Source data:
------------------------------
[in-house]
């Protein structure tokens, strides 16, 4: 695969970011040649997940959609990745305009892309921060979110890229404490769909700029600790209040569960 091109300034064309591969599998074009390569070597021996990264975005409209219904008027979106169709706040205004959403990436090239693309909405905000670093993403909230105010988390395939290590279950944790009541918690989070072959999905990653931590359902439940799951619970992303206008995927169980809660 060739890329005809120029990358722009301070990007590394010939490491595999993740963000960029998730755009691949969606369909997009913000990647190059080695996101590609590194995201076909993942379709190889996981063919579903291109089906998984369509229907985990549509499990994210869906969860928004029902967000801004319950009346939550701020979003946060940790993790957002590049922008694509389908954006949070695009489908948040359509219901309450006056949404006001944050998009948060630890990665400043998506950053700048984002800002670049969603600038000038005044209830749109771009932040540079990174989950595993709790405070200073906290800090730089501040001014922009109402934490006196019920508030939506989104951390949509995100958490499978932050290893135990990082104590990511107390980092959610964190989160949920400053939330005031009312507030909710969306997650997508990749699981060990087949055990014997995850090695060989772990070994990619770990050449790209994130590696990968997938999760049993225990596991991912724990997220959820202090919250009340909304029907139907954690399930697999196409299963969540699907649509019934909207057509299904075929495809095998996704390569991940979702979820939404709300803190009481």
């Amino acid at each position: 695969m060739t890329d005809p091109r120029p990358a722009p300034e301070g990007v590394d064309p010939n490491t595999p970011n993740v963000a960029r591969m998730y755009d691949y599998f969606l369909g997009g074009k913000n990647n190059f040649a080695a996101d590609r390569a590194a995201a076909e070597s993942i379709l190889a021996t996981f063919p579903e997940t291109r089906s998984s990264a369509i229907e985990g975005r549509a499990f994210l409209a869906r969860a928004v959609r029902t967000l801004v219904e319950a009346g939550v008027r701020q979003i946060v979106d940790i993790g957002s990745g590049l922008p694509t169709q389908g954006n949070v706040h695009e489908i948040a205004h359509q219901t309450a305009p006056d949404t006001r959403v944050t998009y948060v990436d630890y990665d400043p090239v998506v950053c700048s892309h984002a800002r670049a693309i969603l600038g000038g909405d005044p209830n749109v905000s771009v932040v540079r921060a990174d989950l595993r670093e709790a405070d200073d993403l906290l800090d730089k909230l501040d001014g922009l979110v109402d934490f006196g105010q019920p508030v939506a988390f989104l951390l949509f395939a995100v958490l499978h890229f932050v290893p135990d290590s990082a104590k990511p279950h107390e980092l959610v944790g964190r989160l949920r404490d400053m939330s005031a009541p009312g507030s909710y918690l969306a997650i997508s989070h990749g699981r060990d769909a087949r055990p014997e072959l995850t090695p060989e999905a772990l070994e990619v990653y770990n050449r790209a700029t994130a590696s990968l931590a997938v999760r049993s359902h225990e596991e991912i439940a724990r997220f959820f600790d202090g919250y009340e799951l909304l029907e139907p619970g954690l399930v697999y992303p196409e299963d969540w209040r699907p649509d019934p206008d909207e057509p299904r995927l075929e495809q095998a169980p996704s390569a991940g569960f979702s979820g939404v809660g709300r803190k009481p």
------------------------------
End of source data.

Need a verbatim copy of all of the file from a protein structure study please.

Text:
[in-house]
């Protein structure tokens, strides 16, 4: 695969970011040649997940959609990745305009892309921060979110890229404490769909700029600790209040569960 091109300034064309591969599998074009390569070597021996990264975005409209219904008027979106169709706040205004959403990436090239693309909405905000670093993403909230105010988390395939290590279950944790009541918690989070072959999905990653931590359902439940799951619970992303206008995927169980809660 060739890329005809120029990358722009301070990007590394010939490491595999993740963000960029998730755009691949969606369909997009913000990647190059080695996101590609590194995201076909993942379709190889996981063919579903291109089906998984369509229907985990549509499990994210869906969860928004029902967000801004319950009346939550701020979003946060940790993790957002590049922008694509389908954006949070695009489908948040359509219901309450006056949404006001944050998009948060630890990665400043998506950053700048984002800002670049969603600038000038005044209830749109771009932040540079990174989950595993709790405070200073906290800090730089501040001014922009109402934490006196019920508030939506989104951390949509995100958490499978932050290893135990990082104590990511107390980092959610964190989160949920400053939330005031009312507030909710969306997650997508990749699981060990087949055990014997995850090695060989772990070994990619770990050449790209994130590696990968997938999760049993225990596991991912724990997220959820202090919250009340909304029907139907954690399930697999196409299963969540699907649509019934909207057509299904075929495809095998996704390569991940979702979820939404709300803190009481």
């Amino acid at each position: 695969m060739t890329d005809p091109r120029p990358a722009p300034e301070g990007v590394d064309p010939n490491t595999p970011n993740v963000a960029r591969m998730y755009d691949y599998f969606l369909g997009g074009k913000n990647n190059f040649a080695a996101d590609r390569a590194a995201a076909e070597s993942i379709l190889a021996t996981f063919p579903e997940t291109r089906s998984s990264a369509i229907e985990g975005r549509a499990f994210l409209a869906r969860a928004v959609r029902t967000l801004v219904e319950a009346g939550v008027r701020q979003i946060v979106d940790i993790g957002s990745g590049l922008p694509t169709q389908g954006n949070v706040h695009e489908i948040a205004h359509q219901t309450a305009p006056d949404t006001r959403v944050t998009y948060v990436d630890y990665d400043p090239v998506v950053c700048s892309h984002a800002r670049a693309i969603l600038g000038g909405d005044p209830n749109v905000s771009v932040v540079r921060a990174d989950l595993r670093e709790a405070d200073d993403l906290l800090d730089k909230l501040d001014g922009l979110v109402d934490f006196g105010q019920p508030v939506a988390f989104l951390l949509f395939a995100v958490l499978h890229f932050v290893p135990d290590s990082a104590k990511p279950h107390e980092l959610v944790g964190r989160l949920r404490d400053m939330s005031a009541p009312g507030s909710y918690l969306a997650i997508s989070h990749g699981r060990d769909a087949r055990p014997e072959l995850t090695p060989e999905a772990l070994e990619v990653y770990n050449r790209a700029t994130a590696s990968l931590a997938v999760r049993s359902h225990e596991e991912i439940a724990r997220f959820f600790d202090g919250y009340e799951l909304l029907e139907p619970g954690l399930v697999y992303p196409e299963d969540w209040r699907p649509d019934p206008d909207e057509p299904r995927l075929e495809q095998a169980p996704s390569a991940g569960f979702s979820g939404v809660g709300r803190k009481p």